From mid-2020 to March 2021, LemonDuck’s email subjects and body content have remained static, as have the attachment names and codecs. These attachment names and codecs have changed very tiny from identical campaigns that occurred in early 2020.
|Sample email subjects||Sample email body content|
The attachment used for these lures is 1 of 3 types: .doc, .js, or a .zip containing a .js file. Whatever the type, the file is named “readme”. Occasionally, all 3 types are present in the same email.
Figure 3. Sample email
|April 2020 PowerShell script||March 2021 PowerShell script|
After the emails are sent, the inbox is cleaned to remove traces of these mails. This method of self-spreading is tried on any affected device that has a mailbox, regardless of whether it is an Exchange server.
Other common methods of infection include movement inside the compromised environment, as well as through USB and related drives. These processes are often kicked off routinely and have occurred consistently throughout the entirety of LemonDuck’s operation.
These methods run as a series of C# scripts that gather available drives for infection. They also create a operating list of drives that are already infected based on whether it finds the threat already installed. Once checked against the operating list of infected drives, these scripts attempt to create a set of hidden files in the home directory, including a copy of readme.js. Any device that has been affected by the LemonDuck implants at any time could have had any number of drives attached to it that are compromised in this manner. This makes this behavior a possible entry vector for additional assaults.
DriveInfo drives = DriveInfo.GetDrives();
foreach (DriveInfo drive in drives)
if (!File.Exists(drive + home + inf_data))
Console.WriteLine("Try to infect "+drive.Name);
if (CreateHomeDirectory(drive.Name) && Infect(drive.Name))
Console.WriteLine(drive.Name+" already infected!");
Comprehensive protection against a broad-ranging malware operation
The cross-domain visibility and coordinated protection delivered by Microsoft 365 Defender is designed for the broad range and increasing sophistication of threats that LemonDuck exemplifies. Microsoft 365 Defender has AI-powered industry-leading protections that can stop multi-component threats like LemonDuck across domains and across platforms. Microsoft 365 Defender for Office 365 detects the malicious emails sent by the LemonDuck botnet to deliver malware payloads as well as unfold the bot loader. Microsoft Defender for Endpoint detects and blocks LemonDuck implants, payloads, and malicious activity on Linux and Windows.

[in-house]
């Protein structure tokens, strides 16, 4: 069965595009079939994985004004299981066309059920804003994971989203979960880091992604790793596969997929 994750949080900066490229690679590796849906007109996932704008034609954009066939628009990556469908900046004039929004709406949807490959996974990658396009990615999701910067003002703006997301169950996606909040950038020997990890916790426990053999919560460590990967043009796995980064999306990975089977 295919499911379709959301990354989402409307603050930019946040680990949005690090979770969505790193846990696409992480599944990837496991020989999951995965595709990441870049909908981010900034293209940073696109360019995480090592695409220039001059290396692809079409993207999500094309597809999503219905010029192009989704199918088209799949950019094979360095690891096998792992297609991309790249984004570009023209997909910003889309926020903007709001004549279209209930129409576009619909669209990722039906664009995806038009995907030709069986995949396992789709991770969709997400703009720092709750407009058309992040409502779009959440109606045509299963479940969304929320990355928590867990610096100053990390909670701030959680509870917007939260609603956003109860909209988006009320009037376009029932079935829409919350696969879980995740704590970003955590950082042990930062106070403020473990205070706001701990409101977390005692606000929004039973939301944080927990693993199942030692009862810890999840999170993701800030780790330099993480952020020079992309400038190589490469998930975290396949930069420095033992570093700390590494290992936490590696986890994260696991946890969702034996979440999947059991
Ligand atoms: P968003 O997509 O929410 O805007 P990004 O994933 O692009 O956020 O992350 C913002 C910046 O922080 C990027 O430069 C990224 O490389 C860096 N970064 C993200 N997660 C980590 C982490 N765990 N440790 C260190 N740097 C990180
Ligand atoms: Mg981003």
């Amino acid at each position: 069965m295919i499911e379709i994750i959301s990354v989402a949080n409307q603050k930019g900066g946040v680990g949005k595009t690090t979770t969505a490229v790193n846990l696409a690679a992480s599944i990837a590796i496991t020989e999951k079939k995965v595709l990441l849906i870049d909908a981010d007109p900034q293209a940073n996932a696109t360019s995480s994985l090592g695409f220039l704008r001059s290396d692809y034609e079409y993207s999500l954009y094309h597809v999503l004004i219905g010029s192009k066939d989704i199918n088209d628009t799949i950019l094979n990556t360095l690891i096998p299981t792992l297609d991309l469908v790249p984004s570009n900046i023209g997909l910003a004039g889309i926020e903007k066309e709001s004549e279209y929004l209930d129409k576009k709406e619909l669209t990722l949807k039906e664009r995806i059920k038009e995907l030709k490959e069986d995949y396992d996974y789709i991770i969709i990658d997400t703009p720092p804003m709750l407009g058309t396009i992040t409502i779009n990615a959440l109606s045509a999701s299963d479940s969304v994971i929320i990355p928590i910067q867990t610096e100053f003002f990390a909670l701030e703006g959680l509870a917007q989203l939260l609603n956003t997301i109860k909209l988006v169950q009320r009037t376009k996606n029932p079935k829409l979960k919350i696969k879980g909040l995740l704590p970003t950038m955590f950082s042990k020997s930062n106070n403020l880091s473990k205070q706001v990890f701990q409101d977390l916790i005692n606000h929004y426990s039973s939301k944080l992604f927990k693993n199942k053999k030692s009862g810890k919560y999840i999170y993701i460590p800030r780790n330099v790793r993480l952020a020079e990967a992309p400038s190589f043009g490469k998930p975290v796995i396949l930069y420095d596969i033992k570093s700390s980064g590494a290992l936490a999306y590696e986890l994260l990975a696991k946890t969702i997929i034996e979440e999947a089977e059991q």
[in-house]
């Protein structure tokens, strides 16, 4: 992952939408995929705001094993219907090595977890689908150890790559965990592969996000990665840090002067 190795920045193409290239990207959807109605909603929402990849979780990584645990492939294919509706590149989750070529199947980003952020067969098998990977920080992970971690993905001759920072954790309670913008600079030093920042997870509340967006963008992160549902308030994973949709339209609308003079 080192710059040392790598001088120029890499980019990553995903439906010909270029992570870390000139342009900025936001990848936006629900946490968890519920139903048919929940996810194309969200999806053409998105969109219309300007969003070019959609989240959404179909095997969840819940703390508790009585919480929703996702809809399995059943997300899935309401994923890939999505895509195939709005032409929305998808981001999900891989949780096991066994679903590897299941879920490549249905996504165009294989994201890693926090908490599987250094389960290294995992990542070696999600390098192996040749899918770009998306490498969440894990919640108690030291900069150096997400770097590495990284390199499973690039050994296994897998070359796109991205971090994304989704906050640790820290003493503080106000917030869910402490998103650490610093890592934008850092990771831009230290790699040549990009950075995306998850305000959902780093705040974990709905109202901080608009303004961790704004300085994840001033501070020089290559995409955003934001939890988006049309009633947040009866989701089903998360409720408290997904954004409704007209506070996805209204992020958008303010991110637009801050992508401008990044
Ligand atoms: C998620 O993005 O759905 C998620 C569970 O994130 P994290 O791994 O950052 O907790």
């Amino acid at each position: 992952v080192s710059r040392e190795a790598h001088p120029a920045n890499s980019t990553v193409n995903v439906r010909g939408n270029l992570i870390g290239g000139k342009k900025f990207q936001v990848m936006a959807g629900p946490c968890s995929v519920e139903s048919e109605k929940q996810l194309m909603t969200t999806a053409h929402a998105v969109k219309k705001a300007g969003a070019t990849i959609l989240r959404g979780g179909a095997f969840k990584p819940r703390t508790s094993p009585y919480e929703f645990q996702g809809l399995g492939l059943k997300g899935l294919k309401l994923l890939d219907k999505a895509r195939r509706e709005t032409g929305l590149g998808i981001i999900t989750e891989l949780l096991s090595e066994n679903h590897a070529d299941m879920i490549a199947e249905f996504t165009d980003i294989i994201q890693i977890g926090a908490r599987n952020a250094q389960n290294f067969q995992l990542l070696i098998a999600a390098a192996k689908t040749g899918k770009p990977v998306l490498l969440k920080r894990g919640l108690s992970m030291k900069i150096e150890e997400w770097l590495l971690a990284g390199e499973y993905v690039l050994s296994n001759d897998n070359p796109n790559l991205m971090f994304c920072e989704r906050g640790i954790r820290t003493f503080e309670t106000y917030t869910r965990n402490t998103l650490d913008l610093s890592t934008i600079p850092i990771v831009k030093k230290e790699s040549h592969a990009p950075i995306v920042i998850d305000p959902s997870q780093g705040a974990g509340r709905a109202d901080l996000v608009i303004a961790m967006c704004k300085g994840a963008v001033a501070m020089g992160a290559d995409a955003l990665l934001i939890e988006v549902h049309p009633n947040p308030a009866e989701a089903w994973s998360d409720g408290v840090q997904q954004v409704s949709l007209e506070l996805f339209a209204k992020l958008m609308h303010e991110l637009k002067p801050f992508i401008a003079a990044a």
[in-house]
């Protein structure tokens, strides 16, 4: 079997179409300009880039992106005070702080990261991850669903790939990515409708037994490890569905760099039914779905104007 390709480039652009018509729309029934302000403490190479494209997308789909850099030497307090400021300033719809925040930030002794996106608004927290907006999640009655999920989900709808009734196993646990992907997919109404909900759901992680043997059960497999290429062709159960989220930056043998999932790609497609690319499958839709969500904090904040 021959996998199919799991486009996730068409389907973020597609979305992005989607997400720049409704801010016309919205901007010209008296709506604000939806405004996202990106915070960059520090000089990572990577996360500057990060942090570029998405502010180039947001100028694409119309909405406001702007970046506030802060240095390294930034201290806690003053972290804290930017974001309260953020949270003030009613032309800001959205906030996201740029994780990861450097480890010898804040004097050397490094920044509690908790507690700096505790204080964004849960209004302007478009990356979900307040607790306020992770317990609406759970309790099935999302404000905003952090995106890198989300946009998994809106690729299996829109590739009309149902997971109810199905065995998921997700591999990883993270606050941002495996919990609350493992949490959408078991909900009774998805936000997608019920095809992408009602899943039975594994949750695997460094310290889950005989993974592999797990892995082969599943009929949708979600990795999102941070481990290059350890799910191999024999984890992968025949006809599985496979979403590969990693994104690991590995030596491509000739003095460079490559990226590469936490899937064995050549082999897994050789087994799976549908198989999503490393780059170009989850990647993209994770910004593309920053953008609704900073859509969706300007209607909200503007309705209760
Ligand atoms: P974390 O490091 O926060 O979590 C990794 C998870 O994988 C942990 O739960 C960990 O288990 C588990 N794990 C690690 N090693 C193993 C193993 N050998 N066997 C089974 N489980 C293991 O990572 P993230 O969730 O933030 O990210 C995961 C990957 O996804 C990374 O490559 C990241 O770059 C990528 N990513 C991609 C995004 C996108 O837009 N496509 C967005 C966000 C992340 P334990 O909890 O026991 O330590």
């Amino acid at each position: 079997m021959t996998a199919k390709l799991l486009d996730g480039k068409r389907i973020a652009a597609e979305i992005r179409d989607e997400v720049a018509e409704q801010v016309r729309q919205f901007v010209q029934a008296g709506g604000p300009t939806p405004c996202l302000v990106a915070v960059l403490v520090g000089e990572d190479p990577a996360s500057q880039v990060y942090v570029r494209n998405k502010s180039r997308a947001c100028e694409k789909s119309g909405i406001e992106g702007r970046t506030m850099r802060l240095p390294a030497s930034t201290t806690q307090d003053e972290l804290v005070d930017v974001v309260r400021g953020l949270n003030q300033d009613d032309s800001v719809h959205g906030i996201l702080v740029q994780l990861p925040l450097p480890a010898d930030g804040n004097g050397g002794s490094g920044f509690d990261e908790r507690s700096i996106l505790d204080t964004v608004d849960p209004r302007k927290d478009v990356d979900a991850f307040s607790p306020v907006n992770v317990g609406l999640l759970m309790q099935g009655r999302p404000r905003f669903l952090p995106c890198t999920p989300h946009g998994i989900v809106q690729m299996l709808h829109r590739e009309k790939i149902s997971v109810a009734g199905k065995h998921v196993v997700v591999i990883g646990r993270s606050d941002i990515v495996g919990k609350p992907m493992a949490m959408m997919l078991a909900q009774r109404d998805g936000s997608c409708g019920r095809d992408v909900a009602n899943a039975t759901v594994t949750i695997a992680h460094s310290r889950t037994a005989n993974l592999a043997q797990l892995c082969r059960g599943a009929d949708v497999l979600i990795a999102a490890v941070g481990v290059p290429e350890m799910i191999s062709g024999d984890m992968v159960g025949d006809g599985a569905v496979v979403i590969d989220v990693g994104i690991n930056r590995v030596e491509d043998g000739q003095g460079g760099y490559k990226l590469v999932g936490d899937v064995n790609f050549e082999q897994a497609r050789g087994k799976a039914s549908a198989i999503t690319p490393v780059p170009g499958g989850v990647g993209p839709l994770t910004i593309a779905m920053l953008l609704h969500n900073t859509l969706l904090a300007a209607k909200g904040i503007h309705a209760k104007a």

More importantly, Microsoft 365 Defender provides rich investigation tools that can expose detections of LemonDuck activity, including attempts to compromise and achieve a foothold on the community, so security operations teams can efficiently and confidently reply to and resolve these assaults. Microsoft 365 Defender correlates cross-platform, cross-domain indicators to paint the end-to-end assault chain, allowing organizations to see the full impact of an assault. We also revealed a threat analytics article on this threat. Microsoft 365 Defender clients can use this report to get necessary technical details, guidance for investigation, consolidated incidents, and steps to mitigate this threat in particular and modern cyberattacks in general.
In Part 2 of this blog series, we’ll share our in-depth technical analysis of the malicious actions that follow a LemonDuck infection. These include general, automated behavior as well as human-initialized behavior. We will also provide guidance for investigating LemonDuck assaults, as well as mitigation recommendations for strengthening defenses against these assaults.
Microsoft 365 Defender Threat Intelligence Team